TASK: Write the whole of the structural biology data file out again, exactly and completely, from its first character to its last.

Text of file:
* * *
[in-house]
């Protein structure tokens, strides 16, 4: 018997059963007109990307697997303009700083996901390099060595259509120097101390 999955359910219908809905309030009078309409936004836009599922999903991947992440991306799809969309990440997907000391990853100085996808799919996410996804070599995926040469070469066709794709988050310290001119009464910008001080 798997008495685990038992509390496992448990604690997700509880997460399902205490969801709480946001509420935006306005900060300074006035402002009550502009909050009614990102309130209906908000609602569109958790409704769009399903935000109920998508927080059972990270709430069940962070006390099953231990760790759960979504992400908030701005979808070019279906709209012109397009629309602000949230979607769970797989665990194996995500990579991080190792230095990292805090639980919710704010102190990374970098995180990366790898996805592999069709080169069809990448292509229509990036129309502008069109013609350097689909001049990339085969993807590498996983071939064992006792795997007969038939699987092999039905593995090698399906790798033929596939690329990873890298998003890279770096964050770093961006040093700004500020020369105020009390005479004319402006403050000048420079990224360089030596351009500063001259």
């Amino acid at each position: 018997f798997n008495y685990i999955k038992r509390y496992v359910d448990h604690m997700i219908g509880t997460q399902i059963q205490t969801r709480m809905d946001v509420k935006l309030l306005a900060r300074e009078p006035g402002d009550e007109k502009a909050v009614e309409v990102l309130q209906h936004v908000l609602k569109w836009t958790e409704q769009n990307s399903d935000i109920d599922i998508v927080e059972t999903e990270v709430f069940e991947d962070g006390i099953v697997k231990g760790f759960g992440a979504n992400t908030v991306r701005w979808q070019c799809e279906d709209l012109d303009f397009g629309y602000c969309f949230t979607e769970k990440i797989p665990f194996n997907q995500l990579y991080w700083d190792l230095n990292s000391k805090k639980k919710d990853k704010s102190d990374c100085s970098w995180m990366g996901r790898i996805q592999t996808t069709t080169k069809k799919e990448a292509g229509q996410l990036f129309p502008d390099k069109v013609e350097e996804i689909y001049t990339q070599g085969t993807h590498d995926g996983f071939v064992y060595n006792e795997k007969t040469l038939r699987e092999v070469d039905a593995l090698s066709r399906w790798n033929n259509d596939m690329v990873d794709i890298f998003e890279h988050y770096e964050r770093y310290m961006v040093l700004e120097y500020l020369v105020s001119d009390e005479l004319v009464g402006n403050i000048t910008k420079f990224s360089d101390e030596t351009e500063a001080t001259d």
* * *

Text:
[in-house]
């Protein structure tokens, strides 16, 4: 018997059963007109990307697997303009700083996901390099060595259509120097101390 999955359910219908809905309030009078309409936004836009599922999903991947992440991306799809969309990440997907000391990853100085996808799919996410996804070599995926040469070469066709794709988050310290001119009464910008001080 798997008495685990038992509390496992448990604690997700509880997460399902205490969801709480946001509420935006306005900060300074006035402002009550502009909050009614990102309130209906908000609602569109958790409704769009399903935000109920998508927080059972990270709430069940962070006390099953231990760790759960979504992400908030701005979808070019279906709209012109397009629309602000949230979607769970797989665990194996995500990579991080190792230095990292805090639980919710704010102190990374970098995180990366790898996805592999069709080169069809990448292509229509990036129309502008069109013609350097689909001049990339085969993807590498996983071939064992006792795997007969038939699987092999039905593995090698399906790798033929596939690329990873890298998003890279770096964050770093961006040093700004500020020369105020009390005479004319402006403050000048420079990224360089030596351009500063001259």
């Amino acid at each position: 018997f798997n008495y685990i999955k038992r509390y496992v359910d448990h604690m997700i219908g509880t997460q399902i059963q205490t969801r709480m809905d946001v509420k935006l309030l306005a900060r300074e009078p006035g402002d009550e007109k502009a909050v009614e309409v990102l309130q209906h936004v908000l609602k569109w836009t958790e409704q769009n990307s399903d935000i109920d599922i998508v927080e059972t999903e990270v709430f069940e991947d962070g006390i099953v697997k231990g760790f759960g992440a979504n992400t908030v991306r701005w979808q070019c799809e279906d709209l012109d303009f397009g629309y602000c969309f949230t979607e769970k990440i797989p665990f194996n997907q995500l990579y991080w700083d190792l230095n990292s000391k805090k639980k919710d990853k704010s102190d990374c100085s970098w995180m990366g996901r790898i996805q592999t996808t069709t080169k069809k799919e990448a292509g229509q996410l990036f129309p502008d390099k069109v013609e350097e996804i689909y001049t990339q070599g085969t993807h590498d995926g996983f071939v064992y060595n006792e795997k007969t040469l038939r699987e092999v070469d039905a593995l090698s066709r399906w790798n033929n259509d596939m690329v990873d794709i890298f998003e890279h988050y770096e964050r770093y310290m961006v040093l700004e120097y500020l020369v105020s001119d009390e005479l004319v009464g402006n403050i000048t910008k420079f990224s360089d101390e030596t351009e500063a001080t001259d």